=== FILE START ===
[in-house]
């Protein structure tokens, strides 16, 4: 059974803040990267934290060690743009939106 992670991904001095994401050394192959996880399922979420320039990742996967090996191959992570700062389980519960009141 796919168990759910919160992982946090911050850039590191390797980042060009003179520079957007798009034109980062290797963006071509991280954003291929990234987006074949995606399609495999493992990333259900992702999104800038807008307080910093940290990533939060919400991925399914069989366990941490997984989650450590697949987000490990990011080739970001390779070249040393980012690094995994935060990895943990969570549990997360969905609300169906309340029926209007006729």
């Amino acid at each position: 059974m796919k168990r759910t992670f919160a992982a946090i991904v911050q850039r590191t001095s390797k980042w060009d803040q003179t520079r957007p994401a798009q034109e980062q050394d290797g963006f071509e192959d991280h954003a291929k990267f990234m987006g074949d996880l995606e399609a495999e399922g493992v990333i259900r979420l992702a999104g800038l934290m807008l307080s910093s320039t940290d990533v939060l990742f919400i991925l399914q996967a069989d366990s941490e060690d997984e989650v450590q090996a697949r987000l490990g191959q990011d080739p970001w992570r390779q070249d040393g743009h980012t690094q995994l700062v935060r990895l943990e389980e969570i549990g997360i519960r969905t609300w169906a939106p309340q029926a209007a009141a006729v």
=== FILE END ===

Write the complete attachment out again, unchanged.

[in-house]
């Protein structure tokens, strides 16, 4: 059974803040990267934290060690743009939106 992670991904001095994401050394192959996880399922979420320039990742996967090996191959992570700062389980519960009141 796919168990759910919160992982946090911050850039590191390797980042060009003179520079957007798009034109980062290797963006071509991280954003291929990234987006074949995606399609495999493992990333259900992702999104800038807008307080910093940290990533939060919400991925399914069989366990941490997984989650450590697949987000490990990011080739970001390779070249040393980012690094995994935060990895943990969570549990997360969905609300169906309340029926209007006729």
């Amino acid at each position: 059974m796919k168990r759910t992670f919160a992982a946090i991904v911050q850039r590191t001095s390797k980042w060009d803040q003179t520079r957007p994401a798009q034109e980062q050394d290797g963006f071509e192959d991280h954003a291929k990267f990234m987006g074949d996880l995606e399609a495999e399922g493992v990333i259900r979420l992702a999104g800038l934290m807008l307080s910093s320039t940290d990533v939060l990742f919400i991925l399914q996967a069989d366990s941490e060690d997984e989650v450590q090996a697949r987000l490990g191959q990011d080739p970001w992570r390779q070249d040393g743009h980012t690094q995994l700062v935060r990895l943990e389980e969570i549990g997360i519960r969905t609300w169906a939106p309340q029926a209007a009141a006729v």